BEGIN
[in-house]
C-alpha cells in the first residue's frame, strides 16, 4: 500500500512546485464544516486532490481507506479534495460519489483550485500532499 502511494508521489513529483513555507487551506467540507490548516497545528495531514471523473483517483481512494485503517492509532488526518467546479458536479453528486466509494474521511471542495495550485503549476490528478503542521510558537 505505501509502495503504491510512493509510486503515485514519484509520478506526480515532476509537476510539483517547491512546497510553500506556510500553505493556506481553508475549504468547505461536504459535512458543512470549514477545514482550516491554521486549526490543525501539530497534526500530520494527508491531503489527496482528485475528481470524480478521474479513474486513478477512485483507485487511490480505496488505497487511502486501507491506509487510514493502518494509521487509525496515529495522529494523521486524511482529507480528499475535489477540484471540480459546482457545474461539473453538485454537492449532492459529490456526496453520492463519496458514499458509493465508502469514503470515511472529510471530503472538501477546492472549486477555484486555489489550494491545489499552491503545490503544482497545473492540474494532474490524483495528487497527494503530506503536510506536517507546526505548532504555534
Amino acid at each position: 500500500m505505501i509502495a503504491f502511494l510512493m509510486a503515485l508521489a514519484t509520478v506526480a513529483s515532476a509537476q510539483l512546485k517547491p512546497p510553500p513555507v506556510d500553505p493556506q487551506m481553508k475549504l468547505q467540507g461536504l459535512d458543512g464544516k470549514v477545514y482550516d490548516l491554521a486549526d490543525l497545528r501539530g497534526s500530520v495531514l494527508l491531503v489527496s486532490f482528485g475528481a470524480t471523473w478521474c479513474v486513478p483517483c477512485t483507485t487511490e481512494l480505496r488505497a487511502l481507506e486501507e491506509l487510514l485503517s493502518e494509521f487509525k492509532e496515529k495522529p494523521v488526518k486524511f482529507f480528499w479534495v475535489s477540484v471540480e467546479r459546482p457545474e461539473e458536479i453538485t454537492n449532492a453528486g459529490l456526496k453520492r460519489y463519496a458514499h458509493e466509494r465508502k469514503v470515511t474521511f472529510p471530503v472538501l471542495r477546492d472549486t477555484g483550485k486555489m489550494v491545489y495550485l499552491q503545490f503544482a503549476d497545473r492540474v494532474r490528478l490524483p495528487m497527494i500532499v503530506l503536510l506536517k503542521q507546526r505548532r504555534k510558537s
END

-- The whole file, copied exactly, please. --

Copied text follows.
[in-house]
C-alpha cells in the first residue's frame, strides 16, 4: 500500500512546485464544516486532490481507506479534495460519489483550485500532499 502511494508521489513529483513555507487551506467540507490548516497545528495531514471523473483517483481512494485503517492509532488526518467546479458536479453528486466509494474521511471542495495550485503549476490528478503542521510558537 505505501509502495503504491510512493509510486503515485514519484509520478506526480515532476509537476510539483517547491512546497510553500506556510500553505493556506481553508475549504468547505461536504459535512458543512470549514477545514482550516491554521486549526490543525501539530497534526500530520494527508491531503489527496482528485475528481470524480478521474479513474486513478477512485483507485487511490480505496488505497487511502486501507491506509487510514493502518494509521487509525496515529495522529494523521486524511482529507480528499475535489477540484471540480459546482457545474461539473453538485454537492449532492459529490456526496453520492463519496458514499458509493465508502469514503470515511472529510471530503472538501477546492472549486477555484486555489489550494491545489499552491503545490503544482497545473492540474494532474490524483495528487497527494503530506503536510506536517507546526505548532504555534
Amino acid at each position: 500500500m505505501i509502495a503504491f502511494l510512493m509510486a503515485l508521489a514519484t509520478v506526480a513529483s515532476a509537476q510539483l512546485k517547491p512546497p510553500p513555507v506556510d500553505p493556506q487551506m481553508k475549504l468547505q467540507g461536504l459535512d458543512g464544516k470549514v477545514y482550516d490548516l491554521a486549526d490543525l497545528r501539530g497534526s500530520v495531514l494527508l491531503v489527496s486532490f482528485g475528481a470524480t471523473w478521474c479513474v486513478p483517483c477512485t483507485t487511490e481512494l480505496r488505497a487511502l481507506e486501507e491506509l487510514l485503517s493502518e494509521f487509525k492509532e496515529k495522529p494523521v488526518k486524511f482529507f480528499w479534495v475535489s477540484v471540480e467546479r459546482p457545474e461539473e458536479i453538485t454537492n449532492a453528486g459529490l456526496k453520492r460519489y463519496a458514499h458509493e466509494r465508502k469514503v470515511t474521511f472529510p471530503v472538501l471542495r477546492d472549486t477555484g483550485k486555489m489550494v491545489y495550485l499552491q503545490f503544482a503549476d497545473r492540474v494532474r490528478l490524483p495528487m497527494i500532499v503530506l503536510l506536517k503542521q507546526r505548532r504555534k510558537s